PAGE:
After 9/11, everything changed. As former NSA analyst J. Kirk Weibe put it, “culture against domestic spying began to shift at the NSA. The prior approach focused on complying with the FISA. The post 9/11 approach was that the NSA would circumvent federal statutes and the Constitution as long as there was some visceral connection to looking for terrorists.” Former NSA analyst and whistleblower William Binney stated that “the individual liberties preserved in the US Constitution were no longer a consideration at the NSA.”
Incredibly quickly after the September 11th terrorist attacks, the NSA launched their domestic mass surveillance (a.k.a. spying) program. A quick sequence of events took place in early October that led to the start of the NSA’s surveillance program: President Bush signed top secret orders regarding the spying program, the NSA believed that this new program gave them permission to forgo warrants, and the Attorney General approved the program without verifying its legality. By mid-October, the NSA was receiving internet and telephone content information from some of the US’s biggest internet and telephone companies.
What Snowden revealed to the public in 2013 was a phenomenon that was already over a decade old, yet due to the secrecy surrounding it (until 2006, only one of the 11 FISA Court judges even knew the mass surveillance program existed) the world was shocked in a way that still reverberates today.
The first few articles published (by The Washington Post and The Guardian) revealed the NSA’s secret programs, “PRISM” and “Boundless Informant”. “PRISM” allowed the NSA access to millions of American’s Google, Microsoft, Facebook, Apple and Yahoo account information; “Boundless Informant” allowed the CIA access to metadata from countries all over the world, particularly high profile individuals. The articles also informed the public about a secret court order that demanded that Verizon hand over millions of phone records daily. The Washington Post reported that the NSA was collecting over five billion records of cellphone metadata a day. Metadata includes “information ranging from location, time, lenth of transmission, and information about other phones a user may try to connect through a voice call or text message. Call data records also include unique identifying information about users and their phones…Swaths of metadata are created each time you use your phone to connect to a mobile network and place a call, check your email or send a text message. Metadata is a powerful concept…” Click here to read the NSA’s internal audit reporting the thousands of times per year in which the NSA broke it’s own privacy rules.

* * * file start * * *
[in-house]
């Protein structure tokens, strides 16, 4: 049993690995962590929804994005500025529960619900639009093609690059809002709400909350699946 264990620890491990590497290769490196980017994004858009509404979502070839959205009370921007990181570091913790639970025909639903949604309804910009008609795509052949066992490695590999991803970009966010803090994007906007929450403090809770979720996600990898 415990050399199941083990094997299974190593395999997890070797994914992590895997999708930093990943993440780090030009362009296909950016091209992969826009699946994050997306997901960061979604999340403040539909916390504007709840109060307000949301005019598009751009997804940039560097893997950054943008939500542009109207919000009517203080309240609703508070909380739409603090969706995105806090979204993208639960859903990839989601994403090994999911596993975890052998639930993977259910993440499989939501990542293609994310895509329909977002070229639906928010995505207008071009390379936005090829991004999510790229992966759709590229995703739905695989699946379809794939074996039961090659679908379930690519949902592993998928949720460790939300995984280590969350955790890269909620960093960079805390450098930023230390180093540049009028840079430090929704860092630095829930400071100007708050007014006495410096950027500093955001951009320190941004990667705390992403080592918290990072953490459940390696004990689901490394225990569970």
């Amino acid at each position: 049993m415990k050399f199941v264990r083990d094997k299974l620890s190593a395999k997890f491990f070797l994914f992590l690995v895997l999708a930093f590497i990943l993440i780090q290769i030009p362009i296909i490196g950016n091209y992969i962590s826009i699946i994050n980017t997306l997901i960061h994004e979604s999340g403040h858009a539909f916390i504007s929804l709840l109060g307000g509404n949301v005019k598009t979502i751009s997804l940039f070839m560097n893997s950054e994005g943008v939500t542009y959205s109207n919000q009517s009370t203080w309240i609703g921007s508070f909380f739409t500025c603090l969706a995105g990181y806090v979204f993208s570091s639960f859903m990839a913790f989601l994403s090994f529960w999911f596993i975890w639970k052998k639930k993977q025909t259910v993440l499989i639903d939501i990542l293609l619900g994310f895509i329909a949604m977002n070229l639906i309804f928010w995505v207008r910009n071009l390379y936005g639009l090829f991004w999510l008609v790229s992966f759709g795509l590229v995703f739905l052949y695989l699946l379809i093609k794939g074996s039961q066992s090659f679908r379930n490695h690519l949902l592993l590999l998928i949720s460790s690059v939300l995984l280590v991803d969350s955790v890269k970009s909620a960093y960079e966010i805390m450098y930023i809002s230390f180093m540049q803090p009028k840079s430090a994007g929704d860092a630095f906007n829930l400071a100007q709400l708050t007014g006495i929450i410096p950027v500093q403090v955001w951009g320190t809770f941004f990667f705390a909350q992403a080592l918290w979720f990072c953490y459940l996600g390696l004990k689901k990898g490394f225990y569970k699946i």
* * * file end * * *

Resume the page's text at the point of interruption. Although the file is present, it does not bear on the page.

An article published by The Wall Street Journal in August of 2013 asserted that the NSA had “violated privacy rules on nearly 3,000 occasions in a one-year period.” The article, as preposterous as it may seem, centered around the fact that in some instances NSA officers had utilized their agency’s “enormous eavesdropping power to spy on love interests”– a practice characterized as “common enough” to “garner it’s own spycraft label: LOVEINT.”
At this point it has been well established that the NSA was engaging in activities that were beyond the limits of the law. All of the leaks surrounding the NSA’s illegal practices or spying were traced to Snowden on June 9th, 2013, when at his request, The Guardian identified him as their information source. In an interview on June 9th with Glenn Greenwald, Snowden stated “Any analyst, at any time, can target anyone…I, sitting at my desk [could] wiretap anyone, from you or your accountant, to a federal judge or even the president, if I had a personal email.”
After revealing himself as the source of the leak, Snowden was swiftly fired by Booz Allen Hamilton, the government contracting company he had been working for at the time. Snowden was then charged with “theft”, “unauthorized communication of national defense information” and “willful communication of classified communications intelligence information to an unauthorized person”–essentially, espionage.
While the US government views Snowden as a traitorous spy, he is conversely praised by the American Civil Liberties Union (ACLU) as “the world’s most well-known whistleblower” and noted for his “deep knowledge of issues around surveillance and civil liberties.”
Snowden compromised his life entirely; he is now trapped in Russia, “physically isolated from his family, friends, and lawyers…and being pursued by the most powerful government in the world. He faces a life of exile or imprisonment.”
This brings us to the question the world cannot agree upon: Why did Snowden decide to do what he did? What led him to make the decision to be a whistleblower?